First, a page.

Imagine if one of the greatest female authors died, and your country's top newspaper honored her with an obituary commenting on her body size and appearance.
That's what the Australian did Friday when it "honored" Colleen McCullough with this sexist obituary, beautiful harpooned in this tweet by feminist critic and author Van Badham:
"Colleen McCullough, Australia's best-selling author, was a charmer. Plain of feature, and certainly overweight, she was, nevertheless a woman of wit and warmth," the Australian decrees in earnest.
McCullough was more than "Australia's best-selling author" — she was an amazing woman who wrote over 20 books, including a biography, a detective series and a multiple-volume historical series, the Masters of Rome, which earned her an honorary doctorate from Macquarie University.
McCullough was also a feminist novelist. Her books positioned male characters as the objects of desire and the female protagonist as the transgressor. McCullough, however, was most known for her critically acclaimed 1977 novel the Thorn Birds, which sold over 30 million copies. The book became a miniseries in 1983, and it one of the most watched miniseries of all time, according to the New York Times.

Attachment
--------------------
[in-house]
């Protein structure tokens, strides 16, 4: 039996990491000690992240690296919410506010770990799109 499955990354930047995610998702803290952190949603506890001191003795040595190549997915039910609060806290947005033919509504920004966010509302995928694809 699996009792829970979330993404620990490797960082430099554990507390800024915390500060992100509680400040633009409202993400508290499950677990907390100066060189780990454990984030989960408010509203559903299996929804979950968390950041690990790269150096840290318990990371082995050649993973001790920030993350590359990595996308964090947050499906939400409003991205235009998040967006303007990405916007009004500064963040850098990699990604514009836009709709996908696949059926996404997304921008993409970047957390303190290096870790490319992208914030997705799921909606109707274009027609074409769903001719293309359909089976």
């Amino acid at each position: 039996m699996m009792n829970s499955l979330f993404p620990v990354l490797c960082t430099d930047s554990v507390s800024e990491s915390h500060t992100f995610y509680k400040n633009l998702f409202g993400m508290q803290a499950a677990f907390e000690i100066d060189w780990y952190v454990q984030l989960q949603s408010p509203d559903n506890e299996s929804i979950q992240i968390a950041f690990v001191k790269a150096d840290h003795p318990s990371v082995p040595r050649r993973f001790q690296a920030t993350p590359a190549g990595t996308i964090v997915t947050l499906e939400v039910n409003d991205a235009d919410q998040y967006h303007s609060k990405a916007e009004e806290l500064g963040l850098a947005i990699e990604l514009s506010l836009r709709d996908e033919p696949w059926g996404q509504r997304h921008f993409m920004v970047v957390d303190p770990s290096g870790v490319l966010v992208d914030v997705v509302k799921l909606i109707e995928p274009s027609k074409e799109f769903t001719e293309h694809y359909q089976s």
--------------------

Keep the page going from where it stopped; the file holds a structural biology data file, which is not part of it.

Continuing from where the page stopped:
Born in New Zealand, McCullough was a journalist and a teacher; she taught neurology at Yale Medical School.
But apparently none of this matters when it comes to the life of a woman, or so the treatment afforded her by the Australian would suggest. What does matter, it seems, is how much she weighed and how she dressed — you know, things that matter to men because this is how they relate to women.
Reaction to the Australian's insipid and infuriating obituary was swift and fast. People let the paper know that a woman's worth lies beyond her body size.
The outrage on social media turned into mocking the newspaper with the hashtag #myozbituary, as people tweeted their own mock obituaries, written as if penned by the Australian: